UT ECE professor Sanjay Shakkottai has been awarded an NSF grant for his work on Information Architectures for Femto-Aided Cellular Networks. Prof. Shakkottai is the lead PI on the $1.13 milion grant along with other PIs from Cornell University and Rice University.
The abstract for the grant reads:
Femto-aided cellular networks appear to be one the best solutions to achievemulti-fold capacity needed for future wireless networks. However,Femto-aided cellular systems have an information architecture that is verydifferent from current planned and centrally managed cellular architecture.In this project, both the design of information architecture to acquirenetwork state information and the optimal use of the resulting NSI will beaddressed. The project is organized into three symbiotic research thrusts onnetwork-aware physical-layer (PHY) coding schemes, network protocols andalgorithms leveraging advanced PHYs, and their architectural prototypes. Thefirst thrust utilizes recent innovations in deterministic models of wirelessnetworks and develops novel physical-layer cooperative encoding and decodingschemes that operate with delayed, inconsistent, and erroneous NSI. Thesecond thrust builds on the new physical-layer coding schemes to designnetwork-scheduling algorithms to address performance issues. Finally, thethird thrust utilizes the WARP programmable radios and studiesimplementation challenges of the protocols. The project goals offoundational design for Femto-aided cellular networks will have significantimpact on industry practice. The PIs will facilitate technology transferthrough their established industry affiliate program. A broad range ofeducation and outreach activities will also complement the research agenda,including integration of research findings into the courses, promotingunderrepresented and undergraduate populations, and engaging with themiddle/high school community to raise the level of interest in engineeringand mathematics.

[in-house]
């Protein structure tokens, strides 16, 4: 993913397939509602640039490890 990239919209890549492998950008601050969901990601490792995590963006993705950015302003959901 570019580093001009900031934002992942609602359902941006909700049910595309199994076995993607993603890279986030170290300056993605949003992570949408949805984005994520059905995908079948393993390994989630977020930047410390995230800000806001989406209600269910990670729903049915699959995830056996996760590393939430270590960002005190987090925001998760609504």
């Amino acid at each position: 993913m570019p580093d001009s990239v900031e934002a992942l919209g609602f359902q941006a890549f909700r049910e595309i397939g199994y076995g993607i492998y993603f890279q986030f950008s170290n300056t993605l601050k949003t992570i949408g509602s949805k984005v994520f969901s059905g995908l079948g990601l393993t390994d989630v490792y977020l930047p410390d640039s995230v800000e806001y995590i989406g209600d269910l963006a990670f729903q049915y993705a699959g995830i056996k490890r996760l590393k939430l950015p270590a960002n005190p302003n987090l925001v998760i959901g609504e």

Dr. Shakkottai holds the Engineering Foundation Centennial Teaching Fellowship in Engineering in the Department of Electrical and Computer Engineering at The University of Texas at Austin. He received the NSF CAREER award in 2004.